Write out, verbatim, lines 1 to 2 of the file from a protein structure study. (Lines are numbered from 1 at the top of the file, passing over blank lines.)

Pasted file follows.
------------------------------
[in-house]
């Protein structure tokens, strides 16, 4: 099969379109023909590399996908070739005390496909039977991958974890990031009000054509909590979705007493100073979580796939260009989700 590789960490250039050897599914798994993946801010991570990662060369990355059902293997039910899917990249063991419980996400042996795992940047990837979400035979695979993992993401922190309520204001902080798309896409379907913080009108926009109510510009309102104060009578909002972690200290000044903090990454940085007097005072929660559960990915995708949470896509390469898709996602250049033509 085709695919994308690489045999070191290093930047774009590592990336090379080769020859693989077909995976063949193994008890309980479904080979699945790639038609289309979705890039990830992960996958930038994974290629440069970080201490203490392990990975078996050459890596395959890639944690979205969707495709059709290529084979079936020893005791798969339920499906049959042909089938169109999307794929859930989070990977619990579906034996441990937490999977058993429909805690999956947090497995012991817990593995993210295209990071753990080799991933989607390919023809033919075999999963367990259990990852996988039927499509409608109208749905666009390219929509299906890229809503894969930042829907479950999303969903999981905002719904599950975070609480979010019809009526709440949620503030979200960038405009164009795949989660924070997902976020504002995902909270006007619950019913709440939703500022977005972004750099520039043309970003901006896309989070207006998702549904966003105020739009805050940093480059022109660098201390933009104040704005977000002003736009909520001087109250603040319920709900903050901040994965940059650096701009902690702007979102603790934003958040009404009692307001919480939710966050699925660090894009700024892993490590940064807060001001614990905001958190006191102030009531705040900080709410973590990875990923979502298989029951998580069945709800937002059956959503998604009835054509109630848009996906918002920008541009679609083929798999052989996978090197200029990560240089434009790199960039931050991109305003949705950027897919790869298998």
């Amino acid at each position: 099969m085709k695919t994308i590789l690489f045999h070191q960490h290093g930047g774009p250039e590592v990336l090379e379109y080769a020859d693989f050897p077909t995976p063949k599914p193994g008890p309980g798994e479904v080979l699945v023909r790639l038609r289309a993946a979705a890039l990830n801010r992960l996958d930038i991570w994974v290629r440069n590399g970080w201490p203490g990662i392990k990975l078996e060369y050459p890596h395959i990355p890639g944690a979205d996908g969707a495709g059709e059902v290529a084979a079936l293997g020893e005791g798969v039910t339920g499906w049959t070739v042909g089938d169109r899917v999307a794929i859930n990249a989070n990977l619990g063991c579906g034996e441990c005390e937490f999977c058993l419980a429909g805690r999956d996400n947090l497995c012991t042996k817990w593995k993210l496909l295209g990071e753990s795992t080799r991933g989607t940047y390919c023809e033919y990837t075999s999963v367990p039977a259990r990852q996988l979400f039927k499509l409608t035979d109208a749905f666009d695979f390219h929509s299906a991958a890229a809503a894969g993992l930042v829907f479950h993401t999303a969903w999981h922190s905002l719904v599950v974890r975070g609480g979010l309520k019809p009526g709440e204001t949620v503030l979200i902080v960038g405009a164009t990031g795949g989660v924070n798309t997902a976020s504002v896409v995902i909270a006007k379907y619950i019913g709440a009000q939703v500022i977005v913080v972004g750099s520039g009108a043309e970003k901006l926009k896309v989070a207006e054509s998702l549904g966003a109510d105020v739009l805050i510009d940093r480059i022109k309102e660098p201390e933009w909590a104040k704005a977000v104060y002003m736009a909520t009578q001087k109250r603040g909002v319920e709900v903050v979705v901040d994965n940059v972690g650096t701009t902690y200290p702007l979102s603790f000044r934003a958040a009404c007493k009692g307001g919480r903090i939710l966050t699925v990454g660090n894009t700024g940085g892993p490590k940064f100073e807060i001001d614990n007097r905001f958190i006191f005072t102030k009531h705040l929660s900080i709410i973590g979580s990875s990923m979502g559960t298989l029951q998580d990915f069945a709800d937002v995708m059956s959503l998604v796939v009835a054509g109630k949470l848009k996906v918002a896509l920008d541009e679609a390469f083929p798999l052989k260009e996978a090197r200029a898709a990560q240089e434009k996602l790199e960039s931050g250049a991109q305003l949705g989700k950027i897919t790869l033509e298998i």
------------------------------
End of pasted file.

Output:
[in-house]
């Protein structure tokens, strides 16, 4: 099969379109023909590399996908070739005390496909039977991958974890990031009000054509909590979705007493100073979580796939260009989700 590789960490250039050897599914798994993946801010991570990662060369990355059902293997039910899917990249063991419980996400042996795992940047990837979400035979695979993992993401922190309520204001902080798309896409379907913080009108926009109510510009309102104060009578909002972690200290000044903090990454940085007097005072929660559960990915995708949470896509390469898709996602250049033509 085709695919994308690489045999070191290093930047774009590592990336090379080769020859693989077909995976063949193994008890309980479904080979699945790639038609289309979705890039990830992960996958930038994974290629440069970080201490203490392990990975078996050459890596395959890639944690979205969707495709059709290529084979079936020893005791798969339920499906049959042909089938169109999307794929859930989070990977619990579906034996441990937490999977058993429909805690999956947090497995012991817990593995993210295209990071753990080799991933989607390919023809033919075999999963367990259990990852996988039927499509409608109208749905666009390219929509299906890229809503894969930042829907479950999303969903999981905002719904599950975070609480979010019809009526709440949620503030979200960038405009164009795949989660924070997902976020504002995902909270006007619950019913709440939703500022977005972004750099520039043309970003901006896309989070207006998702549904966003105020739009805050940093480059022109660098201390933009104040704005977000002003736009909520001087109250603040319920709900903050901040994965940059650096701009902690702007979102603790934003958040009404009692307001919480939710966050699925660090894009700024892993490590940064807060001001614990905001958190006191102030009531705040900080709410973590990875990923979502298989029951998580069945709800937002059956959503998604009835054509109630848009996906918002920008541009679609083929798999052989996978090197200029990560240089434009790199960039931050991109305003949705950027897919790869298998």